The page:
I can see that this blog could quickly get addictive, Especially if one tries to follow The Rules. Feel like I'm playing hookie; may have to go cold turkey.

rcobeen said...

I think Juanita's Journal has it wrong. It's always a bad idea to generalize about how people are thinking, and accusing people of looking at Betty superficially just because they don't agree with you is beneath the level of discussion at this site.

I thought this episode was weaker than the last two because it focused on Betty, but it's not because I filter Betty through a 21st century lens. It's because she is uninteresting and I don't care about her, which is how quite a few people feel. At some point her simplicity becomes a dead end, and that happened last year.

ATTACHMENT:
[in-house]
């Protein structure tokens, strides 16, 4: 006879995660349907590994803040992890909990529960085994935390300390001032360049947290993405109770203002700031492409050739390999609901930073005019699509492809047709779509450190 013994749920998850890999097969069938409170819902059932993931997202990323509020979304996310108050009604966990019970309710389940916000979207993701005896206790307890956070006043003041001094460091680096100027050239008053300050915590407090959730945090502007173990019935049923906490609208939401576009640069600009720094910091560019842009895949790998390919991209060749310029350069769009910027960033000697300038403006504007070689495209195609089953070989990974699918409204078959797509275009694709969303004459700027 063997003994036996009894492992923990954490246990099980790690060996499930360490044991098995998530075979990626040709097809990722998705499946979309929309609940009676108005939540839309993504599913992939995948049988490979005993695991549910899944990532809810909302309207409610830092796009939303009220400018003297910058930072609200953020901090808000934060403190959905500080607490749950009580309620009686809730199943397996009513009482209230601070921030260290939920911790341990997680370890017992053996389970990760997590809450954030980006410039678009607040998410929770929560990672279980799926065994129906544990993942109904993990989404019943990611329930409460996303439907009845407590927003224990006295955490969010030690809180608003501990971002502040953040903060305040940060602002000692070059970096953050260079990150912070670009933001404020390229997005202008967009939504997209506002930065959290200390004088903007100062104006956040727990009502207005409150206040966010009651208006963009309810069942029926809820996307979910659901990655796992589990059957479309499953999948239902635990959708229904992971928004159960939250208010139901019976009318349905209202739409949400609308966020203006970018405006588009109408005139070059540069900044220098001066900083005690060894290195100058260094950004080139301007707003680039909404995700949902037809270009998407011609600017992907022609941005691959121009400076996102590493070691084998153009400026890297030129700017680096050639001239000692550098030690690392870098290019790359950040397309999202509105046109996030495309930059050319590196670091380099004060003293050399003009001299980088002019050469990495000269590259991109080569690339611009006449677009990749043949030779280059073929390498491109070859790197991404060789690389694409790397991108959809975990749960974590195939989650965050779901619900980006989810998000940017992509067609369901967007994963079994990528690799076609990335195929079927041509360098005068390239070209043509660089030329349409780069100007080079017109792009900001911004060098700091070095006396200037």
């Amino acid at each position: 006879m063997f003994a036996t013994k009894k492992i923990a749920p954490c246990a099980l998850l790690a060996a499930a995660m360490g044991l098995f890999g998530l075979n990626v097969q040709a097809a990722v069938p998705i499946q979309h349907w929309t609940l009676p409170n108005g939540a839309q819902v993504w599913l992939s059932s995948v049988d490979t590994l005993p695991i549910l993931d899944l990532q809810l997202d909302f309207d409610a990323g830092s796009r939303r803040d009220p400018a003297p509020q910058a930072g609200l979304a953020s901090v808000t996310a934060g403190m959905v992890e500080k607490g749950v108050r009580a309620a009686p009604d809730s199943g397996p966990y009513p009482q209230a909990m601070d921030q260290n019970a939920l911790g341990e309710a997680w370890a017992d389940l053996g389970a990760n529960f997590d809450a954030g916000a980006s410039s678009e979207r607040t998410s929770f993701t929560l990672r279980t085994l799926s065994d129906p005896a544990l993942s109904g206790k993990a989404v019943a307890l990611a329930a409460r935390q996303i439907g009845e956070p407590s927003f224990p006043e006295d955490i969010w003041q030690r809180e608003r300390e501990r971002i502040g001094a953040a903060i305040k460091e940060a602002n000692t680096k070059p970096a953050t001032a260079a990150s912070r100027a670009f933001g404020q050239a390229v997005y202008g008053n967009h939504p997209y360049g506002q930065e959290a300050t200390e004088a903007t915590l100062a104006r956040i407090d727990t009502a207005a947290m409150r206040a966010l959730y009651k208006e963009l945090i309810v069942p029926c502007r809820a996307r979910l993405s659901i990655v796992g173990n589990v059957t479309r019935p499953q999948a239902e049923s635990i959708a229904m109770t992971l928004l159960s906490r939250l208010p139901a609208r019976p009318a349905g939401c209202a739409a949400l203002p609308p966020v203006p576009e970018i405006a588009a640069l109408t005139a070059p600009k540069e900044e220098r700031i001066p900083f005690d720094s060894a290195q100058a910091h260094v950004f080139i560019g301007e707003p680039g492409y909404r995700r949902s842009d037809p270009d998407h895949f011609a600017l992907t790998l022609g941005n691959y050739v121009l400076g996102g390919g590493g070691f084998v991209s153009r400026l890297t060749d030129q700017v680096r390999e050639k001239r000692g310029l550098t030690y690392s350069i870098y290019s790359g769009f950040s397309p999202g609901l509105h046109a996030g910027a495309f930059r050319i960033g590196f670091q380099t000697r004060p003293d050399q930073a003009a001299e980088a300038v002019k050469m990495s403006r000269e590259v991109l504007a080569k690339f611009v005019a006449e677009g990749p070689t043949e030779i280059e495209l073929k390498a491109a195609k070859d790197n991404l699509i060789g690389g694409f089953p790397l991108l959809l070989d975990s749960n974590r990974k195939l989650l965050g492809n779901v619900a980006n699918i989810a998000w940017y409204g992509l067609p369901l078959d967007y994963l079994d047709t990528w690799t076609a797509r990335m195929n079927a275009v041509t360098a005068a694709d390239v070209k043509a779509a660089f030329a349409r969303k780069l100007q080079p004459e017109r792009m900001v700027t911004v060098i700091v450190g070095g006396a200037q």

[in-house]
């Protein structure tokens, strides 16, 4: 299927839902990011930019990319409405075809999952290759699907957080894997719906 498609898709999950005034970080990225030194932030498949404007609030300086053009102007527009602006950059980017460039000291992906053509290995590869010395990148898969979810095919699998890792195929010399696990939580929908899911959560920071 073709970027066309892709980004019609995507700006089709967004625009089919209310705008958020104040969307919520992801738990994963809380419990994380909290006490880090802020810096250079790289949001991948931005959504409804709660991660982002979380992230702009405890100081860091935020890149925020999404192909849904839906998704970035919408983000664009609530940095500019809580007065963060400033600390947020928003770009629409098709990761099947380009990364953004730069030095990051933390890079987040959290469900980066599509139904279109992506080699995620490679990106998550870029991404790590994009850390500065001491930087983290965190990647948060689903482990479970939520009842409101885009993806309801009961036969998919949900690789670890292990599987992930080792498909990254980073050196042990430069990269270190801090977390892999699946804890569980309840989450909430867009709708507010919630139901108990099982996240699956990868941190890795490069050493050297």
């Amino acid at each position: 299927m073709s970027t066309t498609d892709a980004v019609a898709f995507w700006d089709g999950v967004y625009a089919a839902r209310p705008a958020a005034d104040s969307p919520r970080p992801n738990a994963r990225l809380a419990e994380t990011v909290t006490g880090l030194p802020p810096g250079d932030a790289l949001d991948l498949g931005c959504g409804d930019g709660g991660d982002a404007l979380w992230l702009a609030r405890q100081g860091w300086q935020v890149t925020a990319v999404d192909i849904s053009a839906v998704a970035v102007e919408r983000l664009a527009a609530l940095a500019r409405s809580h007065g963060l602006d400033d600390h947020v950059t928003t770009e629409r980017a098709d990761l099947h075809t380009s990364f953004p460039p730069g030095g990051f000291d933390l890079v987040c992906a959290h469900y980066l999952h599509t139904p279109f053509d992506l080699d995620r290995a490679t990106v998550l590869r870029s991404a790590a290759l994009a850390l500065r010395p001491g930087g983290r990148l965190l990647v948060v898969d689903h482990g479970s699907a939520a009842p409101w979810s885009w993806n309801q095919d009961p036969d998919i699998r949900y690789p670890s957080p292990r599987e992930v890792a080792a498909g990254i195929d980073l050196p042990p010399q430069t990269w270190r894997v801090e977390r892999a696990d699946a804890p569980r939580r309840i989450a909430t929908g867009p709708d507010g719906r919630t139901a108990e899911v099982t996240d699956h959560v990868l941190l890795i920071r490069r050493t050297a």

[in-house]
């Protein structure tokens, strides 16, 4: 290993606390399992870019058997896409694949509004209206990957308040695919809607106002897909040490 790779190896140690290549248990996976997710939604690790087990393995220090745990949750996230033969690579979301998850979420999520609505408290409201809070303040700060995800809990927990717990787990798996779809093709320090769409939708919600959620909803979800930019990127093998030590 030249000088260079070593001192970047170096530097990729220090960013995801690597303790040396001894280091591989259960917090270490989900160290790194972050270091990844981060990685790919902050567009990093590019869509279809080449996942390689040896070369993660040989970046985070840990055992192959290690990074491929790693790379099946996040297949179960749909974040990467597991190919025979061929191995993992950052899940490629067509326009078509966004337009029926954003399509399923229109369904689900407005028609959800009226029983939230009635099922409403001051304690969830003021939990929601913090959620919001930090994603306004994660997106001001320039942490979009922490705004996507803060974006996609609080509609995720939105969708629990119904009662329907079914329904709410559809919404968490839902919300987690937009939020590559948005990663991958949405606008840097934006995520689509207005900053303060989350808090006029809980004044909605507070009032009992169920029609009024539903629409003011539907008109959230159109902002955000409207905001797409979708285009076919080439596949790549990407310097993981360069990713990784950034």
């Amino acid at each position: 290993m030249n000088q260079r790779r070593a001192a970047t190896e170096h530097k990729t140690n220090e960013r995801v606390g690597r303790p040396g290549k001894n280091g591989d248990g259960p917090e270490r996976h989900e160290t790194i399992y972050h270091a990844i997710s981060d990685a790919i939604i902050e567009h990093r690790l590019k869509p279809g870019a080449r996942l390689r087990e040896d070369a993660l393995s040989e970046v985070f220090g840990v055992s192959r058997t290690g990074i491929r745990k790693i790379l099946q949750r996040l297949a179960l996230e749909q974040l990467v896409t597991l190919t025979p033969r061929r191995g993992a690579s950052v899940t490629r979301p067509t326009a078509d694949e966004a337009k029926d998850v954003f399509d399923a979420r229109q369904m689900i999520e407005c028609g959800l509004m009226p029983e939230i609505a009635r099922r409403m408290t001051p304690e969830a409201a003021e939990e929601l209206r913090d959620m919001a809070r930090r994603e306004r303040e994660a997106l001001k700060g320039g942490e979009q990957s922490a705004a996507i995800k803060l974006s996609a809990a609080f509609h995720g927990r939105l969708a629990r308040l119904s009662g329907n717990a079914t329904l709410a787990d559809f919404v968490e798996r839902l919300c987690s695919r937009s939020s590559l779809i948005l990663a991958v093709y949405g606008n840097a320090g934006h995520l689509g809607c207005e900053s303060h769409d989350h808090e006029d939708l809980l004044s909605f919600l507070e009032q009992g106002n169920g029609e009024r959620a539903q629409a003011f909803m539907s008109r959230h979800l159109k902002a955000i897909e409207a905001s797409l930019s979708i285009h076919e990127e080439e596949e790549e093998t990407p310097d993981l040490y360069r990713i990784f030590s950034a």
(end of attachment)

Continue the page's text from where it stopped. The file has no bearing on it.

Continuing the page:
I also thought the dream sequences felt too Soprano-ish to succeed. That they were Betty's didn't help.

I happy if they tread water if they have episodes as strong as the previous two, which clicked beautifully.

belinda said...

Thanks to one of the posters above who posted the link to a 1960s Ebony magazine. It was very interesting to peruse some of the writings as well as the ads of the time. Thanks!

And I don't know about Jane. She wanted to be Don's mistress before she settled with the older guy Roger. I doubt her love for him is that genuine.

What I do miss is Roger and Joan scenes.

And, glad to know I'm not the only one who still cares about Betty. There's something so inherently sad about Betty that is fascinating and tragic to watch. While I wouldn't ask her to babysit my kids anytime soon, I don't think her particular mode of motherhood is all that outrageous or different from other mothers of the time. And Betty has no (or doesn't realize she has in the eyes of the society an) escape - she has no other life other than her being a mom. It's one big fog. I'd go crazybadmom too on my kids if that were me stuck in that time.

Cantara said...